I'm still making my way through The Satanic Verses, and it continues to be an intriguing book, although it also continues to feel to me like a somewhat disconnected one. Some more random thoughts:
- There's a policeman named Stephen Kinch, and obvious reference to Stephen Dedalus in Ulysses. But, other than a shout-out to Joyce fans, I'm not sure what the reference means.
- Rushdie's narrator asserts that Gibreel is good because he's "authentic" and that Chamcha is bad because he's faking Englishness. But if the narrator is Satan (as I still believe), what do his assertions mean? Certainly Chamcha does some bad things (though, notably, after he sheds hoof and horn), but so does Gibreel. Indeed, Gibreel is vulnerable because of his incredible jealous streak.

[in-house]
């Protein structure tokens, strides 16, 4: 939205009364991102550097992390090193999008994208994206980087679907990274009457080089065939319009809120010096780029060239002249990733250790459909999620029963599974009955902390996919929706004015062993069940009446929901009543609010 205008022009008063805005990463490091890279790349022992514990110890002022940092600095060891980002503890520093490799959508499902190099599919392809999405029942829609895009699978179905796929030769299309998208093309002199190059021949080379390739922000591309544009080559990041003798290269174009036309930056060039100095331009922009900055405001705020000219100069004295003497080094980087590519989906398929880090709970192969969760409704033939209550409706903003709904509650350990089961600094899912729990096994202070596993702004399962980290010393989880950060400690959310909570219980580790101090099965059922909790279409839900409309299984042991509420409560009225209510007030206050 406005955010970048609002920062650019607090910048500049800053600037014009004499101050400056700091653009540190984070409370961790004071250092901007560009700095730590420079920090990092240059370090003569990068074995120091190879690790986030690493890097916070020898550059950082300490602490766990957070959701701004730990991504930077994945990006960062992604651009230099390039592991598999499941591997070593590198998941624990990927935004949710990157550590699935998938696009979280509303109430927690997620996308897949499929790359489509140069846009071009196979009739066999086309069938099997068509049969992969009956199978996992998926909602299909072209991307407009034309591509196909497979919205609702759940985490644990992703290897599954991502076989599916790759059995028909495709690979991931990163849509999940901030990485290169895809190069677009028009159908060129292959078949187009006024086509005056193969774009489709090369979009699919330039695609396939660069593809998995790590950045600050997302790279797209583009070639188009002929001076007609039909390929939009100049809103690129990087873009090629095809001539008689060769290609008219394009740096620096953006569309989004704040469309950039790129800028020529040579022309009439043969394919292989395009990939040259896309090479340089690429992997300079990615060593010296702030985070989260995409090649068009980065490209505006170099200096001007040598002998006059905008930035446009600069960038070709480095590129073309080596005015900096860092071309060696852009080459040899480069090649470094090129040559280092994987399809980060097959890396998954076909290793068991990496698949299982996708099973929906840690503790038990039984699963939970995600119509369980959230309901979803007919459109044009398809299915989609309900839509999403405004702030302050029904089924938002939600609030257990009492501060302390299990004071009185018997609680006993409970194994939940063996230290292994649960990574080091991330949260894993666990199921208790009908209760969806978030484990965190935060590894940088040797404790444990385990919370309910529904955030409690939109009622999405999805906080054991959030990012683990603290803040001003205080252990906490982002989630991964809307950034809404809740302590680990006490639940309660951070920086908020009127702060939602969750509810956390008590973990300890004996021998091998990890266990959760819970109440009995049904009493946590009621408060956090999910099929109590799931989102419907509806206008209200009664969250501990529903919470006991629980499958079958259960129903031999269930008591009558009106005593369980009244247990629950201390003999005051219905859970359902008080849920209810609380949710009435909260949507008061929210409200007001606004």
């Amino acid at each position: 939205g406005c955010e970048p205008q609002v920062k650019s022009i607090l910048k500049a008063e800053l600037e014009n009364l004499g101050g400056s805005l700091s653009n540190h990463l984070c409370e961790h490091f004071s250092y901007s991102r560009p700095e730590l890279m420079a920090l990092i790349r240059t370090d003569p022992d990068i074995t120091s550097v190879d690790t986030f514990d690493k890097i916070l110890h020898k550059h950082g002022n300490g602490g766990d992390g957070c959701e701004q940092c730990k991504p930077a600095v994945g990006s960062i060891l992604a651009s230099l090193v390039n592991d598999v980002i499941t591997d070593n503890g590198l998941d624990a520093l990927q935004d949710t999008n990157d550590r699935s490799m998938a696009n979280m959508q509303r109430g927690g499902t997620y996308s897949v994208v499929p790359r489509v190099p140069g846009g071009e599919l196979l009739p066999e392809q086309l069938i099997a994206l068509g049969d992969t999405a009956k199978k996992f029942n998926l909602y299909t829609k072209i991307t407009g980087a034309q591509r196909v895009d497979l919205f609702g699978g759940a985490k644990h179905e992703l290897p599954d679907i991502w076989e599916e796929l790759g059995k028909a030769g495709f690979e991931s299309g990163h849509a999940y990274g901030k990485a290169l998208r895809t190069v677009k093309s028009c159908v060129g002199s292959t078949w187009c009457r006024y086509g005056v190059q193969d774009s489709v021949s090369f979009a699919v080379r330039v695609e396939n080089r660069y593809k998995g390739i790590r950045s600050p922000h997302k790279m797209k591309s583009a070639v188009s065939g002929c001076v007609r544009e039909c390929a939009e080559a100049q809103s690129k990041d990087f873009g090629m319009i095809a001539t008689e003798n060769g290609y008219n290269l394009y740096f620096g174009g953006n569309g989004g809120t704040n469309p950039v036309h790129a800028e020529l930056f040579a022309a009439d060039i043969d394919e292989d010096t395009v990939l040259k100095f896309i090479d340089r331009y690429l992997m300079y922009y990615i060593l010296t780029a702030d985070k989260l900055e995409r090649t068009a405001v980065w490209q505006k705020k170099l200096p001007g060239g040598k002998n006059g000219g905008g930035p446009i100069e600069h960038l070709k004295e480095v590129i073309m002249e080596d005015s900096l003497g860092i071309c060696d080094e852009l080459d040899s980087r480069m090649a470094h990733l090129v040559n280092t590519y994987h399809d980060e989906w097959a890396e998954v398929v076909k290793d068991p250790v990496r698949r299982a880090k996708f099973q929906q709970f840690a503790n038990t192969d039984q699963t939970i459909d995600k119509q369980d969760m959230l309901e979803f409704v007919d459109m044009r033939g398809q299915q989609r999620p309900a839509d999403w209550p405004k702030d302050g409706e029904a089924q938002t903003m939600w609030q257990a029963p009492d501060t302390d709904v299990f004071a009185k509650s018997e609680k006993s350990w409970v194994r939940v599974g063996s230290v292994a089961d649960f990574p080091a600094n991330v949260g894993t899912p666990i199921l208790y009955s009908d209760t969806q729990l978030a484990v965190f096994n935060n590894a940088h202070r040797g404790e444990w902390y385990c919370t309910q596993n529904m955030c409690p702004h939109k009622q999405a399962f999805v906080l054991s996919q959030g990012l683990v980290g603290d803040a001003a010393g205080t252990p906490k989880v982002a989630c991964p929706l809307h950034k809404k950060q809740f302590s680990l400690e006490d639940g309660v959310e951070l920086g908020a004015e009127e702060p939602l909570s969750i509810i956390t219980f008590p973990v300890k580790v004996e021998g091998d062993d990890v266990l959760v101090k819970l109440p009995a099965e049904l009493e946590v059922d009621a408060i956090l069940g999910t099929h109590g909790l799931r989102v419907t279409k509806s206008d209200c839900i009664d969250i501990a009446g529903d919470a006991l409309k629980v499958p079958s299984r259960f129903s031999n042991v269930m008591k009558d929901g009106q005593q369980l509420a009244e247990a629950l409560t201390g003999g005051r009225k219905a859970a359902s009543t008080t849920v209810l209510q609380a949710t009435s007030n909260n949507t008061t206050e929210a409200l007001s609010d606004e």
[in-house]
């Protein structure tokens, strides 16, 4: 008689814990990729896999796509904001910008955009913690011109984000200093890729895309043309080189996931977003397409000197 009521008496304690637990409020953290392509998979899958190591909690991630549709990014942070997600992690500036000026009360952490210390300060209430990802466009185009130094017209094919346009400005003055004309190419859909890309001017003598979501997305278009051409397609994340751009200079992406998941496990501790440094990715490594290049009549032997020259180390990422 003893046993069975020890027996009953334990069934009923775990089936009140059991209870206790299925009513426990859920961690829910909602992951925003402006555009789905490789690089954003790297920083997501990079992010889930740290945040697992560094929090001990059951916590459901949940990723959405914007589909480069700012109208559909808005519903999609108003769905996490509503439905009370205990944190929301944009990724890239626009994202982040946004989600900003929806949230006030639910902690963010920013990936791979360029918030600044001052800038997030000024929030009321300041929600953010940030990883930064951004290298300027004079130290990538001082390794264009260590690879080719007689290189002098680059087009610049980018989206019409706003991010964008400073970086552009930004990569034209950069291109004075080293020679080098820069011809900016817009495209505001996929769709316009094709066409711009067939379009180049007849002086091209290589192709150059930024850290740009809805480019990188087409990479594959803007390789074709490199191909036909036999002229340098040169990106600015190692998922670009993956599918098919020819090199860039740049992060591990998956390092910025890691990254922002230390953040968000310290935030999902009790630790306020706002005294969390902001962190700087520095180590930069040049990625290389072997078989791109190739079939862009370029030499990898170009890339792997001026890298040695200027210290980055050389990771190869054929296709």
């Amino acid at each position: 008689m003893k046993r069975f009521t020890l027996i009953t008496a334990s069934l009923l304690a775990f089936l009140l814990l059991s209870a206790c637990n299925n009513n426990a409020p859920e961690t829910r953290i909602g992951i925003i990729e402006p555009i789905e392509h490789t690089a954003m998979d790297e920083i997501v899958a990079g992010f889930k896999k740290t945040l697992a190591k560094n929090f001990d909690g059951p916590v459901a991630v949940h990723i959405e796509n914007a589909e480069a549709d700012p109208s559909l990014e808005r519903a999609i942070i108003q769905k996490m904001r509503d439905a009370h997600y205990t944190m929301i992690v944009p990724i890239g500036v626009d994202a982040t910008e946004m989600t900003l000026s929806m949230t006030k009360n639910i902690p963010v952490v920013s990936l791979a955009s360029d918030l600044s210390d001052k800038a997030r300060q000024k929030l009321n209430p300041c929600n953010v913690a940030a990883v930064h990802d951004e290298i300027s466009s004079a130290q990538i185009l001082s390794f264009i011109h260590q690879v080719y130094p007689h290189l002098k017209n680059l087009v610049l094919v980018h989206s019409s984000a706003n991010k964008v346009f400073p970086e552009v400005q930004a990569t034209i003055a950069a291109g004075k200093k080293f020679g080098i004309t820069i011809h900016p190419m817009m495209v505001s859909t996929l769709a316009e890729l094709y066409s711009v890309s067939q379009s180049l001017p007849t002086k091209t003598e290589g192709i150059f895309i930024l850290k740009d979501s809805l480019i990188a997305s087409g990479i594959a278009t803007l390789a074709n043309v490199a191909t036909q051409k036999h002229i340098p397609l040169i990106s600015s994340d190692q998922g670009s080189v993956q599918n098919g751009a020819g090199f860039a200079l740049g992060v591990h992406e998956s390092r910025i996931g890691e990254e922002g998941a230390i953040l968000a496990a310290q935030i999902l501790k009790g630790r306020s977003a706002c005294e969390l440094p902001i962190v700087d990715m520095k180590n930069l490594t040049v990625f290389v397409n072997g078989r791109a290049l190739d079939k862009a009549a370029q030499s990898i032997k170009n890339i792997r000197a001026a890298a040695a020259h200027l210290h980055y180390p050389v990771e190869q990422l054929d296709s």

- I'm not sure I like the magical realism. I find the realistic parts of the book to be the most affecting, and the magical parts to be a bit pointless. Chamcha comes to realize how cruel English society can be when he metamorphoses, but that seems like a really clumsy approach to prince/pauper scenario.